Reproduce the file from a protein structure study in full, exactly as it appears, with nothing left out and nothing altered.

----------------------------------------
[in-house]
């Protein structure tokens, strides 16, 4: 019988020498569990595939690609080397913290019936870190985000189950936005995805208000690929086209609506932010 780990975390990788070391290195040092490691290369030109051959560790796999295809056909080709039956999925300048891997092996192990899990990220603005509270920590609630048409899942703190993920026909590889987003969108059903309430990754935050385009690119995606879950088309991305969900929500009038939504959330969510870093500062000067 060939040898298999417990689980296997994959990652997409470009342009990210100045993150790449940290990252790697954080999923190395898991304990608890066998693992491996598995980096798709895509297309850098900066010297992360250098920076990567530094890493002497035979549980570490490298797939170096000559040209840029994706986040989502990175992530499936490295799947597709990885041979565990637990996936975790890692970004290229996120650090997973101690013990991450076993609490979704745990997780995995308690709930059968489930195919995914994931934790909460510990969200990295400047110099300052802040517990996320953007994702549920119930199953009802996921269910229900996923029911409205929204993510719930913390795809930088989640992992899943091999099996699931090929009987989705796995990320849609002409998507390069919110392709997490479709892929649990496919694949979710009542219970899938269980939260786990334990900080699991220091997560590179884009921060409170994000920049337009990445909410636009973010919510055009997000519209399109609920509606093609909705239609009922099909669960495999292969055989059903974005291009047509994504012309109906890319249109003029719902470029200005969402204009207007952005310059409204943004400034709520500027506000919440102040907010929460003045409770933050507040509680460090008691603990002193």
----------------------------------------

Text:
[in-house]
């Protein structure tokens, strides 16, 4: 019988020498569990595939690609080397913290019936870190985000189950936005995805208000690929086209609506932010 780990975390990788070391290195040092490691290369030109051959560790796999295809056909080709039956999925300048891997092996192990899990990220603005509270920590609630048409899942703190993920026909590889987003969108059903309430990754935050385009690119995606879950088309991305969900929500009038939504959330969510870093500062000067 060939040898298999417990689980296997994959990652997409470009342009990210100045993150790449940290990252790697954080999923190395898991304990608890066998693992491996598995980096798709895509297309850098900066010297992360250098920076990567530094890493002497035979549980570490490298797939170096000559040209840029994706986040989502990175992530499936490295799947597709990885041979565990637990996936975790890692970004290229996120650090997973101690013990991450076993609490979704745990997780995995308690709930059968489930195919995914994931934790909460510990969200990295400047110099300052802040517990996320953007994702549920119930199953009802996921269910229900996923029911409205929204993510719930913390795809930088989640992992899943091999099996699931090929009987989705796995990320849609002409998507390069919110392709997490479709892929649990496919694949979710009542219970899938269980939260786990334990900080699991220091997560590179884009921060409170994000920049337009990445909410636009973010919510055009997000519209399109609920509606093609909705239609009922099909669960495999292969055989059903974005291009047509994504012309109906890319249109003029719902470029200005969402204009207007952005310059409204943004400034709520500027506000919440102040907010929460003045409770933050507040509680460090008691603990002193």